Table top searches for exotic signals

Project Details


Data collected via a large body of astronomic observations necessitate the existence of some kind of nonbaryonic, or “dark” matter. So far, aside from the gravitational interaction of Dark Matter (DM) with baryonic material, there is no evidence of any other interaction of the DM with baryons or photons.

One of the DM candidates is the Axion, or Axion-like-particle (ALP). Those are dark-matter fields with masses in the range of 10’24eV < ma < 10’2eV. These fields (or their gradients) may interact with the spin of baryonic particles, and there are several ongoing experiments looking for such an interaction.

Our project is part of the Global Network of Optical Magnetometers to search for Exotic physics (GNOME collaboration). The collaboration uses a global network of GPS-synchronized optical magnetometers to detect transient interactions with dark matter — interactions of the atomic spins in these magnetometers with gradients of the Axion dark-matter field.

Our main task under this NSF-BSF grant was to build in Ben-Gurion University of the Negev (BGU) a GNOME station in a co-magnetometer configuration and integrate it into the GNOME network. At BGU we developed a detailed simulation of the interactions in the “Rb-39K-3He co-magnetometer's vapor cell and analyzed several scenarios. In parallel, we designed and built the station, purchasing most of the parts from Twinleaf LLC, a US company (Twinleaf is a sole supplier of the most critical system components). However, a series of delays related both to supply issues and to equipment failures held us back for almost three years, which is most of the time of the project. A detailed description of these delays is presented in appendices 1 and 2.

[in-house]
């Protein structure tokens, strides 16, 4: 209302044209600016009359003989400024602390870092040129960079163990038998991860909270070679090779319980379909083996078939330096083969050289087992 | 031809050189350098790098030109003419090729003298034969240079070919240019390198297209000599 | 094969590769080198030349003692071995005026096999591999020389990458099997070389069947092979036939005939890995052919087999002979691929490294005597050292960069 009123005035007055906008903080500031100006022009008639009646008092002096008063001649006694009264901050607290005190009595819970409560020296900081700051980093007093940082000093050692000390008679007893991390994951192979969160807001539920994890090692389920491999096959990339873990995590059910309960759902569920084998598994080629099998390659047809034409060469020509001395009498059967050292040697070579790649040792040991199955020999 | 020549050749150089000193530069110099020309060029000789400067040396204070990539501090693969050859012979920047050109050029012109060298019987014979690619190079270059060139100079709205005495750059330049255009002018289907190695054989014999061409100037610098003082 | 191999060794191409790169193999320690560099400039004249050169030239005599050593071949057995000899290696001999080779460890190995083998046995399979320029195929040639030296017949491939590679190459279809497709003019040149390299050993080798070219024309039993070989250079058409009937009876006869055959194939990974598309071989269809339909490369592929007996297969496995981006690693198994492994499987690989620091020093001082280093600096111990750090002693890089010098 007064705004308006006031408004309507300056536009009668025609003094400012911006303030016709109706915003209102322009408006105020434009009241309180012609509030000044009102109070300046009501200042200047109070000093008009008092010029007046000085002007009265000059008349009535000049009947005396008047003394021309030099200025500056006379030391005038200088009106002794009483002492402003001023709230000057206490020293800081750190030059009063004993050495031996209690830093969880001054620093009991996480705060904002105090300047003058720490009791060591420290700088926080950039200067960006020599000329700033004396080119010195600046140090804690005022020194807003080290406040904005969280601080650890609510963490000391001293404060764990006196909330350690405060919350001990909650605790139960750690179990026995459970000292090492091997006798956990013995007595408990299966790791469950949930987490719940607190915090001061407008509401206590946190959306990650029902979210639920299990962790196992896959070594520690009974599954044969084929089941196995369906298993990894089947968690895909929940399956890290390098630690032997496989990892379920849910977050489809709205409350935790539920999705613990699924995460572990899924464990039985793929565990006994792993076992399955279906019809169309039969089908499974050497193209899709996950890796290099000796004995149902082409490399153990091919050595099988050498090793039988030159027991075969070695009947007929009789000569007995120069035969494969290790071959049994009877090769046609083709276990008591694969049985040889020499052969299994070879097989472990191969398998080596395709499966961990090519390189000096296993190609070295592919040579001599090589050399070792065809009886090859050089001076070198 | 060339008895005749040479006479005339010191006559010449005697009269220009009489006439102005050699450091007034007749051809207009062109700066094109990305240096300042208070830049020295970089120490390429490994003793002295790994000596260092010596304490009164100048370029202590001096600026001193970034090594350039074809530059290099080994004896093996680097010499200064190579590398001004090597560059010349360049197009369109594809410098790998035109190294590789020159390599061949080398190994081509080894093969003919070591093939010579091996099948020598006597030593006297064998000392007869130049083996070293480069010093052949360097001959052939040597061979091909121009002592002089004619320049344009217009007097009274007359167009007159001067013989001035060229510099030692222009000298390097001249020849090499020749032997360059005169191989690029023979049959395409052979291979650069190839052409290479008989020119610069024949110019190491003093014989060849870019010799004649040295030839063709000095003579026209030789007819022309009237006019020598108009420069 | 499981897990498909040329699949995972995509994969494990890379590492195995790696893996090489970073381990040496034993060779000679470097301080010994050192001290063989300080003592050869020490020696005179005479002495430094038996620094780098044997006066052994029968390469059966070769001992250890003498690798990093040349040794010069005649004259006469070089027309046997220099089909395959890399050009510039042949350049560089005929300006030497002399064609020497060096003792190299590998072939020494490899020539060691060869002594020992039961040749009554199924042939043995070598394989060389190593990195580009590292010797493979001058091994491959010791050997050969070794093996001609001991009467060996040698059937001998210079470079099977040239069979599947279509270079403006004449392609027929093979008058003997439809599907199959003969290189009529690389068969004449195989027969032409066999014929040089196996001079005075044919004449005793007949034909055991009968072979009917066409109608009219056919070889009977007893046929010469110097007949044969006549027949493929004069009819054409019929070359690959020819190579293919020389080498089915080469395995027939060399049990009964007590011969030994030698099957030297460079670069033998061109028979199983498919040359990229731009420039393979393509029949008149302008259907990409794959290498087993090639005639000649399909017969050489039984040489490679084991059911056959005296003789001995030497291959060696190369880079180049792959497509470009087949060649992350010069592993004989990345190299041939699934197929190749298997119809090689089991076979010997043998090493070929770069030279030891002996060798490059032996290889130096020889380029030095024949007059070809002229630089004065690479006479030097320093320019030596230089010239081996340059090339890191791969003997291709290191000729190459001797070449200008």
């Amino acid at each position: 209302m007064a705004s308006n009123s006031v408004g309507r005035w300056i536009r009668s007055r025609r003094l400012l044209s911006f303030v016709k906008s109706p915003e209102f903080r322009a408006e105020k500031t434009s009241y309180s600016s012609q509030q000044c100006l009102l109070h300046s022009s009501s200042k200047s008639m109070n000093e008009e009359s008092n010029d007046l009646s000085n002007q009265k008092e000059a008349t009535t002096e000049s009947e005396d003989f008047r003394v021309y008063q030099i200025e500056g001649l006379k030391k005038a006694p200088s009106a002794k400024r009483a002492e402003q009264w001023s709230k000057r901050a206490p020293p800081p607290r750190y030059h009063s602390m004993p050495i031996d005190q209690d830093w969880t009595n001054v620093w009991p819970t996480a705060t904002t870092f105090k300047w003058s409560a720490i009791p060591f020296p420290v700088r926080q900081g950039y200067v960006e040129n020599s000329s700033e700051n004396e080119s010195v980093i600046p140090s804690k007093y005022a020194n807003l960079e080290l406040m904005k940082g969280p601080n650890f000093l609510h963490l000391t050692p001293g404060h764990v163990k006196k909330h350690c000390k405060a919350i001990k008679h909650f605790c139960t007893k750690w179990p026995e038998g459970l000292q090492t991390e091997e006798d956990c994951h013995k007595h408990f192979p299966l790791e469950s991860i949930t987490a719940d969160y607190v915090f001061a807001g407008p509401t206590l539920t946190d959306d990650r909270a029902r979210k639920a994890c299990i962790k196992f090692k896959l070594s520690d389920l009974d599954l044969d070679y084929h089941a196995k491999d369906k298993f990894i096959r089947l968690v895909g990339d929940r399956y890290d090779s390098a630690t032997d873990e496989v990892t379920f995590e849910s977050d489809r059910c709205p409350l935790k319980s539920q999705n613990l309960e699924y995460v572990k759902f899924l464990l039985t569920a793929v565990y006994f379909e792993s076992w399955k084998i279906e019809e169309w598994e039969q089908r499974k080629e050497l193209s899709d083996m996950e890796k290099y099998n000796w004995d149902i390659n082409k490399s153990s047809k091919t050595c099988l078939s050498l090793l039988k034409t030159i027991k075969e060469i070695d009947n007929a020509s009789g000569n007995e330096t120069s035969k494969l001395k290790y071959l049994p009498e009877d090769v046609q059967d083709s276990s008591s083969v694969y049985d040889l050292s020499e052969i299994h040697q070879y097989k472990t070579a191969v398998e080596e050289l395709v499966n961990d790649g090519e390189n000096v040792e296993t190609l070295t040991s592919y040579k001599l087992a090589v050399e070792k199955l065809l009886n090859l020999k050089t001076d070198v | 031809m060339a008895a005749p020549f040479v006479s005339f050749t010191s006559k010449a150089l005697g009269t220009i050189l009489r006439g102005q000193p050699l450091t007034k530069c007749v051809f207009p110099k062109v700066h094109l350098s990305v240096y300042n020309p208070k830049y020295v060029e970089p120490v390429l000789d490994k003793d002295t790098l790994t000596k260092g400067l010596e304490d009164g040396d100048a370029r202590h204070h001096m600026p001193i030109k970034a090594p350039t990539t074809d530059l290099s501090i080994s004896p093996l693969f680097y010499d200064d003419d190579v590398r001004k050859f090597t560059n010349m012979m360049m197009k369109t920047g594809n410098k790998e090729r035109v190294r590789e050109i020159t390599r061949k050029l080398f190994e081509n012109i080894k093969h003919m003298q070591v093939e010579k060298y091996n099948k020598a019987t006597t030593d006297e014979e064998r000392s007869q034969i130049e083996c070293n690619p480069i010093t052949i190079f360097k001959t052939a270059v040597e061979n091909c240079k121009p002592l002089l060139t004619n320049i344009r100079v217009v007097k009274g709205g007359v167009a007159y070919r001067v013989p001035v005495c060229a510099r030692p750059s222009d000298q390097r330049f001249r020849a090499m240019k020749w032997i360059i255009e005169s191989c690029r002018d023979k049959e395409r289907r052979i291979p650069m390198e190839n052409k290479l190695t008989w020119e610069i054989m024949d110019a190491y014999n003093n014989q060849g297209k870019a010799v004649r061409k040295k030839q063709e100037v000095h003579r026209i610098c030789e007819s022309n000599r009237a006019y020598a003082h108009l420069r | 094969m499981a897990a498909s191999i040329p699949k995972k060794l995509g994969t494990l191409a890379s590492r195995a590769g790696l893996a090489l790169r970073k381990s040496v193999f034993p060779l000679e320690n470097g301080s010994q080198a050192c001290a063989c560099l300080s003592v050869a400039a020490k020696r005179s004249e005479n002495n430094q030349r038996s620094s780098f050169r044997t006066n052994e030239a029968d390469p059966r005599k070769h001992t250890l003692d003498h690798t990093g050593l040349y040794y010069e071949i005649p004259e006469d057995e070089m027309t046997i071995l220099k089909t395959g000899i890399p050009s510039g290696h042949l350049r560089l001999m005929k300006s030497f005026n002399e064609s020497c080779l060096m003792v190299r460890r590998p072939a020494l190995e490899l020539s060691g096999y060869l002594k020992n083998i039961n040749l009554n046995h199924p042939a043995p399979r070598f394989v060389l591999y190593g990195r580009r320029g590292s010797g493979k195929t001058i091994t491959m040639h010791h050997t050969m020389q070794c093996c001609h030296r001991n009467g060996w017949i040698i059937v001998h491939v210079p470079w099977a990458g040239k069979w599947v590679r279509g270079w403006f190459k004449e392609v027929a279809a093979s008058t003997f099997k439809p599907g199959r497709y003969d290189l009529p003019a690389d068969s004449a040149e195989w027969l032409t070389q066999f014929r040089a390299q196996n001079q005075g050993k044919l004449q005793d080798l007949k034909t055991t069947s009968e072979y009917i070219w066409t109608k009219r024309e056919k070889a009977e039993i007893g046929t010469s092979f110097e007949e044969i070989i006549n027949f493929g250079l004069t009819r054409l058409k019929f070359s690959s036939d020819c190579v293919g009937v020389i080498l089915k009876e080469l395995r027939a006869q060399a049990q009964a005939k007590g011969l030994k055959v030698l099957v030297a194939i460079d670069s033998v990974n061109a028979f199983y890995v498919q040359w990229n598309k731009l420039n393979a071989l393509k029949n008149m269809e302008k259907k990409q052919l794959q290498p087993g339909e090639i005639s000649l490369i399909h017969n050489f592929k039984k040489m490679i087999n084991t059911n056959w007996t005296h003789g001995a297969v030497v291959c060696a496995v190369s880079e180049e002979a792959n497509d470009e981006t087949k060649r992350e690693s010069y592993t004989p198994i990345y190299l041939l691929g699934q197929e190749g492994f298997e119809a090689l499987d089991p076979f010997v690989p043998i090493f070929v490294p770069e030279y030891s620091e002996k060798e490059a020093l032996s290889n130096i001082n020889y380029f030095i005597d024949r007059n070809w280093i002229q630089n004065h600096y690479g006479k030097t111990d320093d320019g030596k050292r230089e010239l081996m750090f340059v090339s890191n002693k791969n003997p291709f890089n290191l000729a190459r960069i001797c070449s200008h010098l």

At the time this report is written, all hardware failures have been resolved, we are near the end of the apparatus fine-tuning process, and we are quite confident that we will not encounter any more equipment failures. We are committed to continue the operation of our station for years to come, integrate it into the global GNOME network as originally planned, and actively participate in the data taking and analysis, as well as the theoretical work, so as to advance Dark Matter research.

To conclude, although no data has been collected thus far, and no joint publications have been made, this BSF-NSF project has given rise to the forming of a serious scientific collaboration at the cutting edge of science, a collaboration which will undoubtedly result in a significant novel scientific output in the years to come.

Effective start/end date1/01/16 → …


  • United States-Israel Binational Science Foundation (BSF)


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